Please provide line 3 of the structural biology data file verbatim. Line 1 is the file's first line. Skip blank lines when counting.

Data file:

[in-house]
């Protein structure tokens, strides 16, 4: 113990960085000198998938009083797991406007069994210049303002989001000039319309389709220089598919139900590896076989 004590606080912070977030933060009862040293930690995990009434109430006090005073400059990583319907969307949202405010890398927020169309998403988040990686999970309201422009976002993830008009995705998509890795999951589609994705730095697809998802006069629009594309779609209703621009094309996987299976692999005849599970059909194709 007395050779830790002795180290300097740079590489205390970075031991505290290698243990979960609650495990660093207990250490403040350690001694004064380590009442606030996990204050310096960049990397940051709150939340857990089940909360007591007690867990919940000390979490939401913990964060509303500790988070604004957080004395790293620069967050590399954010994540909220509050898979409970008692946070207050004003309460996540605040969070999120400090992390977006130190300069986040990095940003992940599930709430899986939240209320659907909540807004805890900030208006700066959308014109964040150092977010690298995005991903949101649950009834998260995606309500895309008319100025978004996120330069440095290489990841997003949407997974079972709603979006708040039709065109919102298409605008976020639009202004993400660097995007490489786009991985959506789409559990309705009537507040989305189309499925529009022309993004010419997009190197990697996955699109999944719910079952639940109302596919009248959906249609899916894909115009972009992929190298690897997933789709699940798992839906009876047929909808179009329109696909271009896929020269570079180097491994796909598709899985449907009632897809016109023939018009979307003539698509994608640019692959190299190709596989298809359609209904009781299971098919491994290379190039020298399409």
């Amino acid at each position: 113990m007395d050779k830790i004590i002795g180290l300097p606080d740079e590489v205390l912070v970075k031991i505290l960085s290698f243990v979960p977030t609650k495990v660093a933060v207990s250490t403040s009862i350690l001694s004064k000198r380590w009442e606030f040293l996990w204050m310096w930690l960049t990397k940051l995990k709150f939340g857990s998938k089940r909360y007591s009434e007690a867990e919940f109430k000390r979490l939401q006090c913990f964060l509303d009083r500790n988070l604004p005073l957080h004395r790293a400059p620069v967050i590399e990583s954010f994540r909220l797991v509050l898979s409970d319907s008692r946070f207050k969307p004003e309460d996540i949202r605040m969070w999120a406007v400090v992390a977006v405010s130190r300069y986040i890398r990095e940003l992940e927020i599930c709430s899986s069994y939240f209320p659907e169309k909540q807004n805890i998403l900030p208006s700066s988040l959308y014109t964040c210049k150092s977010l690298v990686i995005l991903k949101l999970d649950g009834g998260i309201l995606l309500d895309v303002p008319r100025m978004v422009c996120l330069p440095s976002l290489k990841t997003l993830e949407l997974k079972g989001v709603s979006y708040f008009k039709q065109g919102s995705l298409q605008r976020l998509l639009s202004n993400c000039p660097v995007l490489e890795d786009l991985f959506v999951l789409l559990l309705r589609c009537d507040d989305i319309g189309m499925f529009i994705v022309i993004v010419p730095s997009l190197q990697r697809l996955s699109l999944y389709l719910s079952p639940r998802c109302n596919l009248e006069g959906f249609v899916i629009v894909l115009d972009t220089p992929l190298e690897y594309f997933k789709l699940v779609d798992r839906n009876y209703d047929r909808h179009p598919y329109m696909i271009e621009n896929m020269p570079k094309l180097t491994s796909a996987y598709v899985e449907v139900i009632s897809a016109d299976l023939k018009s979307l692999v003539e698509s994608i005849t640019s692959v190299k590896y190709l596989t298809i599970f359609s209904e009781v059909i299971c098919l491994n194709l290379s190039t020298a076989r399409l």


């Amino acid at each position: 113990m007395d050779k830790i004590i002795g180290l300097p606080d740079e590489v205390l912070v970075k031991i505290l960085s290698f243990v979960p977030t609650k495990v660093a933060v207990s250490t403040s009862i350690l001694s004064k000198r380590w009442e606030f040293l996990w204050m310096w930690l960049t990397k940051l995990k709150f939340g857990s998938k089940r909360y007591s009434e007690a867990e919940f109430k000390r979490l939401q006090c913990f964060l509303d009083r500790n988070l604004p005073l957080h004395r790293a400059p620069v967050i590399e990583s954010f994540r909220l797991v509050l898979s409970d319907s008692r946070f207050k969307p004003e309460d996540i949202r605040m969070w999120a406007v400090v992390a977006v405010s130190r300069y986040i890398r990095e940003l992940e927020i599930c709430s899986s069994y939240f209320p659907e169309k909540q807004n805890i998403l900030p208006s700066s988040l959308y014109t964040c210049k150092s977010l690298v990686i995005l991903k949101l999970d649950g009834g998260i309201l995606l309500d895309v303002p008319r100025m978004v422009c996120l330069p440095s976002l290489k990841t997003l993830e949407l997974k079972g989001v709603s979006y708040f008009k039709q065109g919102s995705l298409q605008r976020l998509l639009s202004n993400c000039p660097v995007l490489e890795d786009l991985f959506v999951l789409l559990l309705r589609c009537d507040d989305i319309g189309m499925f529009i994705v022309i993004v010419p730095s997009l190197q990697r697809l996955s699109l999944y389709l719910s079952p639940r998802c109302n596919l009248e006069g959906f249609v899916i629009v894909l115009d972009t220089p992929l190298e690897y594309f997933k789709l699940v779609d798992r839906n009876y209703d047929r909808h179009p598919y329109m696909i271009e621009n896929m020269p570079k094309l180097t491994s796909a996987y598709v899985e449907v139900i009632s897809a016109d299976l023939k018009s979307l692999v003539e698509s994608i005849t640019s692959v190299k590896y190709l596989t298809i599970f359609s209904e009781v059909i299971c098919l491994n194709l290379s190039t020298a076989r399409l």